In Hoang’s assured debut, a young artist makes peace with a crushing diagnosis and takes a stab at reinvention.
What would you do if your very identity were about to be erased? That’s the fundamental question Aubrey Johnson must answer—quickly. At the novel’s outset, the young, talented painter is handed a damning diagnosis: retinitis pigmentosa, a genetic disorder that will blind her in six to eight weeks. As Aubrey tries to wrap her head around her condition, she runs into an old friend, Jeff Anderson. Jeff and Aubs had been best friends in high school before life took them on separate paths. Now Jeff is back, suggesting Aubrey accompany him on a trip around the world. Aubrey grabs at the chance to pack as many life-altering experiences as she can in a few weeks, while Jeff in turn is seeking some clarity in his own personal life. The novel’s central premise—a gifted painter losing her vision—might seem too neat a hook on which to hang a story, yet Hoang successfully prevents the narrative from spiraling into cliché. Insights that Aubrey slowly gathers—“Maybe the question you should be asking yourself is why you feel like what you have isn’t enough”—sometimes come across as trite life lessons, but they are more than made up for with flashes of inspired writing. Aubrey narrates the story, which has touches of romance, in the first person, and Hoang’s characterization is so impressive that the novel reads like a memoir. Readers see the world (China, India, Jordan, Israel, Brazil, Peru) through Aubrey’s artistic point of view, the result of which is often refreshing. She describes the Dead Sea, for example, as a place with “a lack of visual noise.” Despite having been dealt a cruel hand, Aubrey still has a lot going for her, including caring friends and a career that blossomed early. Her imagination first flourished after a visit to the Rothko Chapel in Houston, known for its dark, somber modern art. In contrast—and reassuringly—Aubrey’s artistic vision continues to shine plenty of light even as the natural world around her slowly fades to black.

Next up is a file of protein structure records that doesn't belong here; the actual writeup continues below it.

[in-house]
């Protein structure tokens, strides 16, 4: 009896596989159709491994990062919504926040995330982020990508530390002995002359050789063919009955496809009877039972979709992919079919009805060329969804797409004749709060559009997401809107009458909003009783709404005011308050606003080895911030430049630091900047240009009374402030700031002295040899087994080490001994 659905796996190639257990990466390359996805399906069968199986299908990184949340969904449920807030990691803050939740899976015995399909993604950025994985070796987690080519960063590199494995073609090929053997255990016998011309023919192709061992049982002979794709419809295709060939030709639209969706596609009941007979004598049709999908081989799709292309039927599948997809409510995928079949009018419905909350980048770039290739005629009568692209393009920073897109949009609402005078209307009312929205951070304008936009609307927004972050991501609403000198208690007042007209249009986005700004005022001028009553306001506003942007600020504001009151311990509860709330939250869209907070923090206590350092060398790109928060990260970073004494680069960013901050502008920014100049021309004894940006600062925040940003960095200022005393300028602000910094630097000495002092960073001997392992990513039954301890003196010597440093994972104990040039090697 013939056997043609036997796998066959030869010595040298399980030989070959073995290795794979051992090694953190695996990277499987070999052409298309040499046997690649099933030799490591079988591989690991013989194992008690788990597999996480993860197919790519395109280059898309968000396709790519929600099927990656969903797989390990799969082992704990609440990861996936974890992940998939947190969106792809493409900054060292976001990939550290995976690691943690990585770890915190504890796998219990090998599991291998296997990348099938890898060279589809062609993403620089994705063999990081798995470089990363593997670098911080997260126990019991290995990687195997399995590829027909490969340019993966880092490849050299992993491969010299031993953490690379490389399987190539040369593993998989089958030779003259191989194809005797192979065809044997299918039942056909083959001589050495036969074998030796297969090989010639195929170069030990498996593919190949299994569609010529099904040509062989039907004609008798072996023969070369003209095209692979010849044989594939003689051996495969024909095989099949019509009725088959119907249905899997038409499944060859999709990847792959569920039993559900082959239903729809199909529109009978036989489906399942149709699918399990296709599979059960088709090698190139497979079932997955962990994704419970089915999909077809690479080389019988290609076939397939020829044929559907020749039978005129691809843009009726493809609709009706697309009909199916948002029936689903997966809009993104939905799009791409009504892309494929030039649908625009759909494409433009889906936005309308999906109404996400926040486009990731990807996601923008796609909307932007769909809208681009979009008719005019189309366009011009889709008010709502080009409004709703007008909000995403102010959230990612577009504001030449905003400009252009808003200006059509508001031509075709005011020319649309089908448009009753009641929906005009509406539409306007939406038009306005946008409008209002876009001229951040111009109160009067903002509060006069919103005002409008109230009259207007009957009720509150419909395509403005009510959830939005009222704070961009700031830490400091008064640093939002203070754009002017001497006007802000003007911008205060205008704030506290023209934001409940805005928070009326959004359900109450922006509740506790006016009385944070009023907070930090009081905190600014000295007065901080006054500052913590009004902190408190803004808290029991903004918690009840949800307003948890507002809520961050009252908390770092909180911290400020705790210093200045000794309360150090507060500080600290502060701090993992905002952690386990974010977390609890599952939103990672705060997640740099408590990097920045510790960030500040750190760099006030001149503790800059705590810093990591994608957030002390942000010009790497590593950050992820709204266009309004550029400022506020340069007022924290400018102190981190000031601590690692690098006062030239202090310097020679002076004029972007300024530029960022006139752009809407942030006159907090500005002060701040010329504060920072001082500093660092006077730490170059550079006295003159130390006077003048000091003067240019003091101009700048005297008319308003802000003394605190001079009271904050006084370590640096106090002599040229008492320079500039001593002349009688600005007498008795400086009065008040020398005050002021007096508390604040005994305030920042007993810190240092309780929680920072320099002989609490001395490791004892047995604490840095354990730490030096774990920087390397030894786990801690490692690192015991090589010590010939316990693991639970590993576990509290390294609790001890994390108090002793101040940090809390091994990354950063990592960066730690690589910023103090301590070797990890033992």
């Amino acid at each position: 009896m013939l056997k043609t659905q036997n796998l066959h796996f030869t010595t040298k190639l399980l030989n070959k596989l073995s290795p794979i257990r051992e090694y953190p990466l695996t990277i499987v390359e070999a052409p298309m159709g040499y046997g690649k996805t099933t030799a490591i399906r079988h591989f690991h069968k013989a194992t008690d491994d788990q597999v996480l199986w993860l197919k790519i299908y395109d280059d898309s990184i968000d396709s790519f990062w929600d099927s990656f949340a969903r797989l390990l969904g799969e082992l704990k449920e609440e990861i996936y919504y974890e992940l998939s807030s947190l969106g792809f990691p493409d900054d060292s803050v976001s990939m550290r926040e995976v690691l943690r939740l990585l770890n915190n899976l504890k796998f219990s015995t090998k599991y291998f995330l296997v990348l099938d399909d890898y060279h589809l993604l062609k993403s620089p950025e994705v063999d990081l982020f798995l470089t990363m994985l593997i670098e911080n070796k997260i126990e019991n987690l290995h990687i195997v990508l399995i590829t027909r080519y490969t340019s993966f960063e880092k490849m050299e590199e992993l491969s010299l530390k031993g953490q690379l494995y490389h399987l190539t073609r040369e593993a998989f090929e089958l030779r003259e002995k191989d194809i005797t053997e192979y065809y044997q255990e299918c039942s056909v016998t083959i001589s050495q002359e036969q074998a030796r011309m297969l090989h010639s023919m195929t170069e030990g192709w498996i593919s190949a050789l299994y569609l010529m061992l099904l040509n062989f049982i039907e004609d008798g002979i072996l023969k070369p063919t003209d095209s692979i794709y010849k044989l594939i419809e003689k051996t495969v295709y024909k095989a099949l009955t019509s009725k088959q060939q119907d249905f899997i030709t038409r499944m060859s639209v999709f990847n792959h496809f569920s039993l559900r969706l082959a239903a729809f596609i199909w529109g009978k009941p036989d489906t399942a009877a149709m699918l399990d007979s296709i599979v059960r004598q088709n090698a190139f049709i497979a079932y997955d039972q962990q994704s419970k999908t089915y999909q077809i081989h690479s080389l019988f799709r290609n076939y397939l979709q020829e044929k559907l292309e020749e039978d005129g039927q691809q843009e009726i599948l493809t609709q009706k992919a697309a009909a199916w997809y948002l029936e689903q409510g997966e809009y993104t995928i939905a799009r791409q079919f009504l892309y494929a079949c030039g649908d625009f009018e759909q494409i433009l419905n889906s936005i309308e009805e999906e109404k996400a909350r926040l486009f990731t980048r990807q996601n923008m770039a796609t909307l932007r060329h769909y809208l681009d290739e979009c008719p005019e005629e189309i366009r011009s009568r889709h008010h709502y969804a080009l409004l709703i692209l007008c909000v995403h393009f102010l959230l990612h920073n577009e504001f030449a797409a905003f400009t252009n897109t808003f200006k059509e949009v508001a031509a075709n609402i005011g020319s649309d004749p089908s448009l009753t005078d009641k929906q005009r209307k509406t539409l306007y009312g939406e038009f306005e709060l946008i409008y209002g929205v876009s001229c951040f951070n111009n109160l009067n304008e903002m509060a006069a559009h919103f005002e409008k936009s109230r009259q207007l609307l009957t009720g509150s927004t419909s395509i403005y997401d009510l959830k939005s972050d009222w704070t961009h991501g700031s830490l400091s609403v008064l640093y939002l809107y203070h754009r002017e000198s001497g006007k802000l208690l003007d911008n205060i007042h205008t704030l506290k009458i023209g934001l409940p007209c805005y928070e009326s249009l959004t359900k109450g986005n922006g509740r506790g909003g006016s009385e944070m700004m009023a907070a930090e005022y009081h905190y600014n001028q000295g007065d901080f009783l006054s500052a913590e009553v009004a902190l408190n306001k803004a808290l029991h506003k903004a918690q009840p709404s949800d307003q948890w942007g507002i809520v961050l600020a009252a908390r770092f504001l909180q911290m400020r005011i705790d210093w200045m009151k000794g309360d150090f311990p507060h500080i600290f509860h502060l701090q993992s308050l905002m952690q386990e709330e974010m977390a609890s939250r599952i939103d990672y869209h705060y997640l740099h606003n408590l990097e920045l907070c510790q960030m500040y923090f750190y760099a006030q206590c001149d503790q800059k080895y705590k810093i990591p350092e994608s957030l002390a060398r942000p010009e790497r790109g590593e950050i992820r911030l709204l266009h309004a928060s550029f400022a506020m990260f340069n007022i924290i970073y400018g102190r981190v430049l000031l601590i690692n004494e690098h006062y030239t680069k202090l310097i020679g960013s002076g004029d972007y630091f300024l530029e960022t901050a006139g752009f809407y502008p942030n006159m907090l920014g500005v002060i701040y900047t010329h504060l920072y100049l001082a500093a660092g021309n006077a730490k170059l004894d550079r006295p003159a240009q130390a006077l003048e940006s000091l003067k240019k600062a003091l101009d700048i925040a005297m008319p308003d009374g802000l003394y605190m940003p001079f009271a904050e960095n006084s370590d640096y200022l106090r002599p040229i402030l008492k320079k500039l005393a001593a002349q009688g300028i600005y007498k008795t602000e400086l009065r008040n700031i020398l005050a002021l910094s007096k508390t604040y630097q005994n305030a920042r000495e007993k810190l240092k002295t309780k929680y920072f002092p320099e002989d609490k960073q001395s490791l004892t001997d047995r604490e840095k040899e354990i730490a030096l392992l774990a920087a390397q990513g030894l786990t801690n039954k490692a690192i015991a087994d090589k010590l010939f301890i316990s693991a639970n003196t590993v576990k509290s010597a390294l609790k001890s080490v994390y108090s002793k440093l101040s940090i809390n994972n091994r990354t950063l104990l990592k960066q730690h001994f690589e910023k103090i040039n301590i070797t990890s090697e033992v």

A touching exploration of identity and reinvention painted with gentle yet precise brush strokes.
Decrepit humans rescue desperate canines, cats and the occasional rat in this collection of shaggy but piercing short stories.
Kearney’s impoverished, misfit, outcast characters live mainly on the fictional Sebequet Peninsula, which features a Native American reservation, ramshackle trailer parks and plywood cabins surrounded by trash and rusting metal. In this zone of squalor and despair, people’s connections with animals are, for many, their only links to life. In the story “Sparrows,” a disabled man and his meth-head sister precariously prop each other up but find a stabilizing influence when they take in a maimed pit bull. In “Beverley and Jim,” a raucous old woman, stricken with multiple sclerosis and alcoholism, lives in a caved-in trailer with a herd of cats. An exasperated neighbor helps her out only to realize her importance in his life too late. In the engrossing title story, members of the Sebequet community—including a pot-dealing commune, an animal-control officer and a busybody city transplant who runs a local resort—work out their mutual responsibilities by helping a household full of abused dogs. The Sebequet-based stories are remarkable for their understated, yet vivid, realism and their pitch-perfect rendering of the hard-bitten poverty and frayed social fabric of rural America. Other stories move beyond this territory: In “Driving While Remembering,” a woman returns to her childhood home in Des Moines, Iowa, and realizes how much she has missed; “Circles” ponders a Wyoming wilderness landscape—gorgeously painted by Kearney—and a woman’s regret at rejecting a stray dog; “The Christmas Rats” elegizes the lingering impact of two short-lived, offbeat pets in a girl’s life. Kearney’s prose is elegant and unfussy, with threads of humor and lyricism. She has an excellent eye for settings and ear for dialogue, and she treats her characters, and their relationships with their pets, with a cleareyed, unsentimental sensitivity and psychological depth. Through their struggles, she shows readers a search for meaning through the humblest acts of caretaking and companionship.